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College During COVID-19

As a sophomore transfer, my first year at Pepperdine was cut short when schools across the country closed their doors to help prevent the spread of COVID-19. In just a few short weeks, like countless other students, I've had to adjust to online learning, find new ways to stay connected with my friends, and work through the challenges caused by the growing pandemic.

Zoom classroom screenshot of Chris Stivers and his student

Adjusting to Online Learning

Transitioning from attending class in person every day to online learning has been a really big adjustment. Before leaving campus, a typical school day at Pepperdine began at 9 AM with my Italian class, then going to the library to study and grab a cup of coffee, and then on to the Center of Communication and Business for my next two classes of the day. Before I knew it, my days changed to waking up in my family home, going to my childhood desk, and logging into Zoom for the day.

At first, I didn't know what to expect, and I had a lot of questions. Will my classes actually be online every day? Am I going to have to teach myself the material? What if my professor moves to his or her home in a different time zone? Thankfully, all of these questions were quickly answered, as my Pepperdine teachers were well prepared and excited to continue teaching the material, regardless of the method being used. Each one of my classes still meets at the same time and has not deviated from the expected curriculum. Pepperdine has been great at providing the same level of education through online courses. Many of my teachers understand the struggles that arise with online learning and have been very supportive.

Personally, I have set up my own routine to help me stay focused and mentally prepare for class in my home each day. I have made sure my home desk is organized and includes all of the necessary supplies to help me be the most productive I can possibly be. Instead of walking into my classes and sitting next to my friends, I wake up 20 minutes early to prepare before I log into my Zoom class and sit alone at my desk. We are all adjusting and learning every day and helping each other through this.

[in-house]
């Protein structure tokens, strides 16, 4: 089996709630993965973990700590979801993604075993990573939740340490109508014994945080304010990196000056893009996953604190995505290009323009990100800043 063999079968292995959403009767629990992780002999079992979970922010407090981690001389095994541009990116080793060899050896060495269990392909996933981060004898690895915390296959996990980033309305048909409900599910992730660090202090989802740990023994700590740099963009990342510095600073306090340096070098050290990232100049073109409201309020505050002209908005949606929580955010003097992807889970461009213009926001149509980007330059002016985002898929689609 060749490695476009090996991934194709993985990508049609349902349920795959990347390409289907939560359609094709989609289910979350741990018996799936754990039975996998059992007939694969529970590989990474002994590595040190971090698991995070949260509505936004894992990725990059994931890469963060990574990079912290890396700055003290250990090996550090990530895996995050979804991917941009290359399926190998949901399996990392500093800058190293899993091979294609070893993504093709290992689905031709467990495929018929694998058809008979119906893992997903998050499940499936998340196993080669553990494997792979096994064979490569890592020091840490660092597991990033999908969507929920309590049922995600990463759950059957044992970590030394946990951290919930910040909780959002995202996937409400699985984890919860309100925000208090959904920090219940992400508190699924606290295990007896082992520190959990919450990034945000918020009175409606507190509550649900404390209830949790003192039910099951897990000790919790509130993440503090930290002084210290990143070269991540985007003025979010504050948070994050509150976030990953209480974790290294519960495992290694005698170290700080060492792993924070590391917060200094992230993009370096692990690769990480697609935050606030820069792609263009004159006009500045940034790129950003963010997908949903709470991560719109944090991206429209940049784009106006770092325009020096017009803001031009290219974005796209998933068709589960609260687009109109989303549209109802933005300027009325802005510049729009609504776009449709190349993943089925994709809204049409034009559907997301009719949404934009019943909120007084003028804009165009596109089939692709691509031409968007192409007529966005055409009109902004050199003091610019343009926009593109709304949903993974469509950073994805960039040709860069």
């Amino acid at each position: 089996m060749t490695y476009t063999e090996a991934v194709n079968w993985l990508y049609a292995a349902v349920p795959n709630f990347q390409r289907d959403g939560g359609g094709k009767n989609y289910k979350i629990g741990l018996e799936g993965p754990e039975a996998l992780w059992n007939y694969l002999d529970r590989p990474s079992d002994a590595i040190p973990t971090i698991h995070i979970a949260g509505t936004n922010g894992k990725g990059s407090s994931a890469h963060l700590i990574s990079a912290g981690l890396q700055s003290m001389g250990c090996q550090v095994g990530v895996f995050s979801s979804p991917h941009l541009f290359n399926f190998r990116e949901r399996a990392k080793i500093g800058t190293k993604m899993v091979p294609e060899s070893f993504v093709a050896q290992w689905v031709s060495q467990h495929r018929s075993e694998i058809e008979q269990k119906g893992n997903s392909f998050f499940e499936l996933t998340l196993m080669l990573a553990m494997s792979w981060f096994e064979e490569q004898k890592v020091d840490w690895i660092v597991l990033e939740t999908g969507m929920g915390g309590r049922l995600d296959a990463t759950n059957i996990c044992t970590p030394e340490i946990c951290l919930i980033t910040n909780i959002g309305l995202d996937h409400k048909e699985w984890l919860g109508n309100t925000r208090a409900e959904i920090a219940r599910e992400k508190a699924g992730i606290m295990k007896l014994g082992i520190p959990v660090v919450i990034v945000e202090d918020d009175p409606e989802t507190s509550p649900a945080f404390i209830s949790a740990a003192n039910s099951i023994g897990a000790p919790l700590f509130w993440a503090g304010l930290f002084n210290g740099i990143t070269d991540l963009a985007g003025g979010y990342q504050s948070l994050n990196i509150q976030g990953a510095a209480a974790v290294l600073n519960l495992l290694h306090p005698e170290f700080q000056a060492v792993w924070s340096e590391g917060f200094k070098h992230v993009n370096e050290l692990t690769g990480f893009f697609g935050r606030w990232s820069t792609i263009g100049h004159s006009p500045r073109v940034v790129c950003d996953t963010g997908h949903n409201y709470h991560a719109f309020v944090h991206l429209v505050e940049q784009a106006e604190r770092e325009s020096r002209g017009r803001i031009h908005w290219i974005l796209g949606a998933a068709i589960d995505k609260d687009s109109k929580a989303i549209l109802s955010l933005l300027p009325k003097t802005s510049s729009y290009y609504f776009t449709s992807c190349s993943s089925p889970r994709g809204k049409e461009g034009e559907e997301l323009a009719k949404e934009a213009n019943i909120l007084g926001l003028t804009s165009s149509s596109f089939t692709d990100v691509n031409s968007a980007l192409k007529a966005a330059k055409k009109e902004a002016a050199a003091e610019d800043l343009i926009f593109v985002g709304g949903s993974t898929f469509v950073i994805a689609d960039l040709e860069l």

Staying Connected With Friends

One of the hardest parts of transitioning to an online semester was having to leave my friends. The day we learned that Pepperdine was moving to online classes, we had only four days to move out of our residences, causing my friends and I to say quick goodbyes. Moments after receiving the news, I opened my dorm room to find my friends crying with the thought of having to leave this beautiful campus and each other so soon.

As my friends and I packed up and went our separate ways, we promised each other that we would contact one another as often as possible. We have been in touch every day since. At first, we made plans to visit each other's hometowns throughout the next couple of months, but as we quickly realized that such travel was not possible, we came up with other ways to stay close. I am thankful that we live in an era of social media with which to stay connected. Even if I do not talk to my friends on the phone every day, I still feel connected by seeing what they are up to through Snapchat or Instagram. The best parts of my week are our group FaceTime calls. We make sure everyone can be present and connect with one another.

Although I am disheartened at not being able to see my Pepperdine pals each day, it has shown me how lucky I am to have such good, loyal friends in my life. Through this experience, I have grown an appreciation and love for everyone I have met at Pepperdine, and I can not wait to reunite with them soon.

Katherine Bacino and friends pictured at the Seaver Campus

Coping With Uncertainty

The coronavirus pandemic has impacted everyone and we are all making adjustments. I am fortunate enough to be at home with my family and we all are helping each other find a new normal routine as the environment around us continues to change. Our house quickly went from three to five people as my brother, a senior at Villanova University, and my sister, currently living in Chicago, flew home.

My family and I reside in Southern California and we've been following the governor's stay at home policy diligently. As a result, we are not allowed to leave the house except for essential activities. Some of the challenges we face are limited groceries at the store, walks being shorter as beaches close, and finding creative ways to work out in the backyard. My family and I try to think of new ideas that will keep us busy and entertained. For example, we have been trying new recipes, and each person gets to choose a puzzle or game of the day.

I do wholeheartedly believe we will come out of this crisis stronger, and as a better community. Each of us has leaned on each other for support and guidance through this hard time, and it has strengthened my appreciation for all I've been blessed with in life.